Table 2
Significant clusters segregated according to group differences*


To our knowledge, this is the first diffusion tensor imaging study of long-term inhalant use among adolescents. Our findings indicate that both adolescent use of inhalants and cannabis are associated with white-matter abnormalities, particularly in the medial temporal and callosal pathways, with callosal abnormalities being more severe among inhalant users. In addition, younger age at the onset of inhalant use was associated with lower frontal white-matter integrity, suggesting that earlier use may result in greater injury. Our findings are consistent with those from animal studies showing neurobiologic sequelae of long-term toluene exposure during adolescence.13 Our findings are also consistent with the broader substance use literature suggesting that early use is associated with poorer outcomes.6


We matched the comparison groups as closely as possible for relevant sociodemographic factors, but because of the small sample size and cross-sectional design, these findings should be replicated in larger cohorts before firm conclusions can be made. For example, despite not being statistically different, sex and alcohol and tobacco use may still be background confounding variables. Moreover, the typically complex presentation of long-term inhalant users (i.e., disadvantaged psychosocial background, comorbid psychopathology and poor motivation or engagement) is rarely considered when investigating associated neurobiologic impairments. Future research should carefully consider the role of such factors, given the evidence suggesting that they can considerably alter the association between inhalant use and neurobiologic impairments.2,4 Future studies using longitudinal designs will prove valuable in better understanding the toxic effects of inhalant use.


Long-term inhalant use, compared with the use of other drugs, may be more hazardous for the developing brain because inhalants are highly lipophilic and toxic, making them particularly dangerous to fatty tissue such as myelin. Indeed, the neuropsychologic deficits commonly reported among inhalant users are consistent with white-matter pathology.4 Such deficits may render individuals vulnerable to impaired decision-making (e.g., impulsivity, emotional dysregulation), disturbed behaviours (e.g., delinquency, aggression, amotivation, suicide) and future psychiatric problems.2,4 Delayed use of such substances would help minimize neuronal injury, while abstinence may assist in the recovery of any lost function.10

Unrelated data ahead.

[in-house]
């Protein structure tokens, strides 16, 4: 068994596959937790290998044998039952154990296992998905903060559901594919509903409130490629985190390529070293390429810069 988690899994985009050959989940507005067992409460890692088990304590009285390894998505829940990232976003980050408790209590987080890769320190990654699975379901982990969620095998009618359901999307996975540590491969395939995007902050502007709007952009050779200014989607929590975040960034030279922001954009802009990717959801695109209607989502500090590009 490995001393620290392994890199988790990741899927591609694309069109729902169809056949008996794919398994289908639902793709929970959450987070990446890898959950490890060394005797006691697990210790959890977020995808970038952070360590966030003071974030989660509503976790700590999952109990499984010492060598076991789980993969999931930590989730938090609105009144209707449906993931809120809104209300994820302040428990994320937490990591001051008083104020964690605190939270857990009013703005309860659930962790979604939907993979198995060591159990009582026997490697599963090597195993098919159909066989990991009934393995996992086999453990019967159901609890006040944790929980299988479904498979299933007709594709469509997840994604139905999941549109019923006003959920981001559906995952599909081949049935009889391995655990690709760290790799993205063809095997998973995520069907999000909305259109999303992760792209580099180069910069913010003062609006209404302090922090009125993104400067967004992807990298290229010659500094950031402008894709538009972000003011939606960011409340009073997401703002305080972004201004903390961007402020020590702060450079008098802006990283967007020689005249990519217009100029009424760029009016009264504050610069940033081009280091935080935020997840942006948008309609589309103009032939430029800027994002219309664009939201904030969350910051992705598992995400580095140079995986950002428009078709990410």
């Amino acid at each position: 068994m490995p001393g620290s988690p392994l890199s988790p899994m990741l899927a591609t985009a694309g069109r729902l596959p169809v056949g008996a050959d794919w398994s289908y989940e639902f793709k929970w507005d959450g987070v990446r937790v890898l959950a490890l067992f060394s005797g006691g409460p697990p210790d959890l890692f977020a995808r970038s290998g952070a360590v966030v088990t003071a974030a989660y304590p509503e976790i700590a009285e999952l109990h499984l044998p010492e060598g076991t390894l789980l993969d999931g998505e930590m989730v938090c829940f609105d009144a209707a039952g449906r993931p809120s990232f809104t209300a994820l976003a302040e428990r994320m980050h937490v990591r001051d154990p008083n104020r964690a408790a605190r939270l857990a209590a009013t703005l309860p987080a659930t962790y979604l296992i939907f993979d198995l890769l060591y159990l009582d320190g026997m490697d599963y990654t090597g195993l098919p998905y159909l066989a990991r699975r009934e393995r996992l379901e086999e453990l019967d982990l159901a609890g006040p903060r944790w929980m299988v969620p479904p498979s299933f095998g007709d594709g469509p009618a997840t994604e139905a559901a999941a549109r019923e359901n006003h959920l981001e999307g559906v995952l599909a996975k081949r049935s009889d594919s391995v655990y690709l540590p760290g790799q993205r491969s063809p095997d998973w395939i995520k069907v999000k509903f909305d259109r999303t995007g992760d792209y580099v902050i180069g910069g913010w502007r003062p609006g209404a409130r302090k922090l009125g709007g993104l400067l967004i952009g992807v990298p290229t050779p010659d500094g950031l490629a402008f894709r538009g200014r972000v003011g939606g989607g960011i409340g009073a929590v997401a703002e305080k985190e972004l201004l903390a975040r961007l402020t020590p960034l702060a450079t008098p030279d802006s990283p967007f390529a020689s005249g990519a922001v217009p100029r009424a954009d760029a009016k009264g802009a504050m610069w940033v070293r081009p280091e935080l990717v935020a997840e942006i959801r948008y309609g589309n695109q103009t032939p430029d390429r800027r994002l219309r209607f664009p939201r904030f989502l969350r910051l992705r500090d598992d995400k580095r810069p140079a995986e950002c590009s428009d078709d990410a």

Dr. Yücel is supported by a National Health and Medical Research Council (NHMRC) Clinical Career Development Award (ID 509345). Dr. Zalesky is supported by an Australian Research Council research fellowship (ID DP0986320). Dr. Fornito is supported by an NHMRC C.J. Martin Fellowship (ID 454797). Dr. Lubman is supported by the Colonial Foundation


Previously published at

Competing interests: None declared.

Contributors: Drs. Yücel, Pantelis and Lubman designed the study. Drs. Yücel, Takagi, Fornito, Ditchfield and Pantelis acquired the data. Drs. Yücel, Zalesky, Takagi, Bora, Fornito, Egan and Lubman analyzed the data. Drs. Yücel, Zalesky, Takagi, Fornito and Lubman wrote the article. All authors reviewed the article and approved its publication.